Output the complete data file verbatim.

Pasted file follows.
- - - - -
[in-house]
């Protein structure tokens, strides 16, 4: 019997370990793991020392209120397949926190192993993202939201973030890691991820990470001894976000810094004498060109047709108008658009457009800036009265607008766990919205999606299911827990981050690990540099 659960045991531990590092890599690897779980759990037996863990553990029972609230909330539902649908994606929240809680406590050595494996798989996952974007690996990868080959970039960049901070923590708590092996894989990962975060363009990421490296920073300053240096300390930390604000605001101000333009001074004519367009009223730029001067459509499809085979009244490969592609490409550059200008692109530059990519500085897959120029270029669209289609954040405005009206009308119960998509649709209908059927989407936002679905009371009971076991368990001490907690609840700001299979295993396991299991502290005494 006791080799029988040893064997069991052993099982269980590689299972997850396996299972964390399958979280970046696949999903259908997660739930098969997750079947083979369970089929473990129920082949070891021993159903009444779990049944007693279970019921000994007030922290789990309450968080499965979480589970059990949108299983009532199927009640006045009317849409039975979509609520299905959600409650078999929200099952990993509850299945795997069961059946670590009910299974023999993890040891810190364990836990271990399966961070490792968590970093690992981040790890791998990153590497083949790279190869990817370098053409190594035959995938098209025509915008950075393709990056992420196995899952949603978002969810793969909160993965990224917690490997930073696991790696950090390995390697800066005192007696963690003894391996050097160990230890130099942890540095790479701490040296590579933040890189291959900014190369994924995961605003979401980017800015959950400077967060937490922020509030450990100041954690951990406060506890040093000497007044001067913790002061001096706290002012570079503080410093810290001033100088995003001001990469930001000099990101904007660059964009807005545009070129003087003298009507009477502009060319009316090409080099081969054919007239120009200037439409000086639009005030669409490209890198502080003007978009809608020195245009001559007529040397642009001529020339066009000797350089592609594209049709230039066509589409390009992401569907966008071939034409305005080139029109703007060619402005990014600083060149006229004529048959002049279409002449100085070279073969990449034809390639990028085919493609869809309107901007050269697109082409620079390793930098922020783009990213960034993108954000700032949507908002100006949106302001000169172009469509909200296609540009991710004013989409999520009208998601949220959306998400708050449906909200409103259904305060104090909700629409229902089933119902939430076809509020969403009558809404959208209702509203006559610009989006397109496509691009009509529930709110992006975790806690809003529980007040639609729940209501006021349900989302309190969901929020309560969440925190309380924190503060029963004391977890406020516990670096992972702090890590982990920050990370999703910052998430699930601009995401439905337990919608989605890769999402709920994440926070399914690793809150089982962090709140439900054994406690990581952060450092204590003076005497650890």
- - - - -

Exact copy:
[in-house]
């Protein structure tokens, strides 16, 4: 019997370990793991020392209120397949926190192993993202939201973030890691991820990470001894976000810094004498060109047709108008658009457009800036009265607008766990919205999606299911827990981050690990540099 659960045991531990590092890599690897779980759990037996863990553990029972609230909330539902649908994606929240809680406590050595494996798989996952974007690996990868080959970039960049901070923590708590092996894989990962975060363009990421490296920073300053240096300390930390604000605001101000333009001074004519367009009223730029001067459509499809085979009244490969592609490409550059200008692109530059990519500085897959120029270029669209289609954040405005009206009308119960998509649709209908059927989407936002679905009371009971076991368990001490907690609840700001299979295993396991299991502290005494 006791080799029988040893064997069991052993099982269980590689299972997850396996299972964390399958979280970046696949999903259908997660739930098969997750079947083979369970089929473990129920082949070891021993159903009444779990049944007693279970019921000994007030922290789990309450968080499965979480589970059990949108299983009532199927009640006045009317849409039975979509609520299905959600409650078999929200099952990993509850299945795997069961059946670590009910299974023999993890040891810190364990836990271990399966961070490792968590970093690992981040790890791998990153590497083949790279190869990817370098053409190594035959995938098209025509915008950075393709990056992420196995899952949603978002969810793969909160993965990224917690490997930073696991790696950090390995390697800066005192007696963690003894391996050097160990230890130099942890540095790479701490040296590579933040890189291959900014190369994924995961605003979401980017800015959950400077967060937490922020509030450990100041954690951990406060506890040093000497007044001067913790002061001096706290002012570079503080410093810290001033100088995003001001990469930001000099990101904007660059964009807005545009070129003087003298009507009477502009060319009316090409080099081969054919007239120009200037439409000086639009005030669409490209890198502080003007978009809608020195245009001559007529040397642009001529020339066009000797350089592609594209049709230039066509589409390009992401569907966008071939034409305005080139029109703007060619402005990014600083060149006229004529048959002049279409002449100085070279073969990449034809390639990028085919493609869809309107901007050269697109082409620079390793930098922020783009990213960034993108954000700032949507908002100006949106302001000169172009469509909200296609540009991710004013989409999520009208998601949220959306998400708050449906909200409103259904305060104090909700629409229902089933119902939430076809509020969403009558809404959208209702509203006559610009989006397109496509691009009509529930709110992006975790806690809003529980007040639609729940209501006021349900989302309190969901929020309560969440925190309380924190503060029963004391977890406020516990670096992972702090890590982990920050990370999703910052998430699930601009995401439905337990919608989605890769999402709920994440926070399914690793809150089982962090709140439900054994406690990581952060450092204590003076005497650890």